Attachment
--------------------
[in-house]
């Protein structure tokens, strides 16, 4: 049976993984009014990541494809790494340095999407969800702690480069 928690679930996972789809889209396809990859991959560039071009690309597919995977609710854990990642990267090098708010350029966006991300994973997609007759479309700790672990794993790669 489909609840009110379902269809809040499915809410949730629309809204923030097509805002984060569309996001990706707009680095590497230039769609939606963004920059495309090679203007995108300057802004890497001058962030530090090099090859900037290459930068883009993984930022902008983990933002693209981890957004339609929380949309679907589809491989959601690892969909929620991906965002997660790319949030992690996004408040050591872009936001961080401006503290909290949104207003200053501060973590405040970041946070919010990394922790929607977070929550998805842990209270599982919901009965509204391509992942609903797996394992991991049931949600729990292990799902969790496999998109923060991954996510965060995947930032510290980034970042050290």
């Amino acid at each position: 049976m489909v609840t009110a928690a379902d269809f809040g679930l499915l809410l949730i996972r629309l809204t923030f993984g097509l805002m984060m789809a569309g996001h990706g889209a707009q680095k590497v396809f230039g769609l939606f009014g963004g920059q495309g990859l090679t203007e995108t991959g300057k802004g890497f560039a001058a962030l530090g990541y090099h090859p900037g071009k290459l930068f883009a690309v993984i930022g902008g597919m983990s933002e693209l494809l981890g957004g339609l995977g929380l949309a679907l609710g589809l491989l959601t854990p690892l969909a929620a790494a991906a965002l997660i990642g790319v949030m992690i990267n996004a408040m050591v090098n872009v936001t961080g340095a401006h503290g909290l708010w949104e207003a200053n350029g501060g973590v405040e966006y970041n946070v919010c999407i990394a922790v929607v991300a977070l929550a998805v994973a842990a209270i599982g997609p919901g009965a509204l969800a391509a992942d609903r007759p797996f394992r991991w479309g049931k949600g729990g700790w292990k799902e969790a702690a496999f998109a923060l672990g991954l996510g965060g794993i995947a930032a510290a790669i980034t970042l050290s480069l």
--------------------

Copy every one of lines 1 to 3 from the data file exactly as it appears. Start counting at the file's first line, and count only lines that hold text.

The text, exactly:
[in-house]
């Protein structure tokens, strides 16, 4: 049976993984009014990541494809790494340095999407969800702690480069 928690679930996972789809889209396809990859991959560039071009690309597919995977609710854990990642990267090098708010350029966006991300994973997609007759479309700790672990794993790669 489909609840009110379902269809809040499915809410949730629309809204923030097509805002984060569309996001990706707009680095590497230039769609939606963004920059495309090679203007995108300057802004890497001058962030530090090099090859900037290459930068883009993984930022902008983990933002693209981890957004339609929380949309679907589809491989959601690892969909929620991906965002997660790319949030992690996004408040050591872009936001961080401006503290909290949104207003200053501060973590405040970041946070919010990394922790929607977070929550998805842990209270599982919901009965509204391509992942609903797996394992991991049931949600729990292990799902969790496999998109923060991954996510965060995947930032510290980034970042050290």
């Amino acid at each position: 049976m489909v609840t009110a928690a379902d269809f809040g679930l499915l809410l949730i996972r629309l809204t923030f993984g097509l805002m984060m789809a569309g996001h990706g889209a707009q680095k590497v396809f230039g769609l939606f009014g963004g920059q495309g990859l090679t203007e995108t991959g300057k802004g890497f560039a001058a962030l530090g990541y090099h090859p900037g071009k290459l930068f883009a690309v993984i930022g902008g597919m983990s933002e693209l494809l981890g957004g339609l995977g929380l949309a679907l609710g589809l491989l959601t854990p690892l969909a929620a790494a991906a965002l997660i990642g790319v949030m992690i990267n996004a408040m050591v090098n872009v936001t961080g340095a401006h503290g909290l708010w949104e207003a200053n350029g501060g973590v405040e966006y970041n946070v919010c999407i990394a922790v929607v991300a977070l929550a998805v994973a842990a209270i599982g997609p919901g009965a509204l969800a391509a992942d609903r007759p797996f394992r991991w479309g049931k949600g729990g700790w292990k799902e969790a702690a496999f998109a923060l672990g991954l996510g965060g794993i995947a930032a510290a790669i980034t970042l050290s480069l």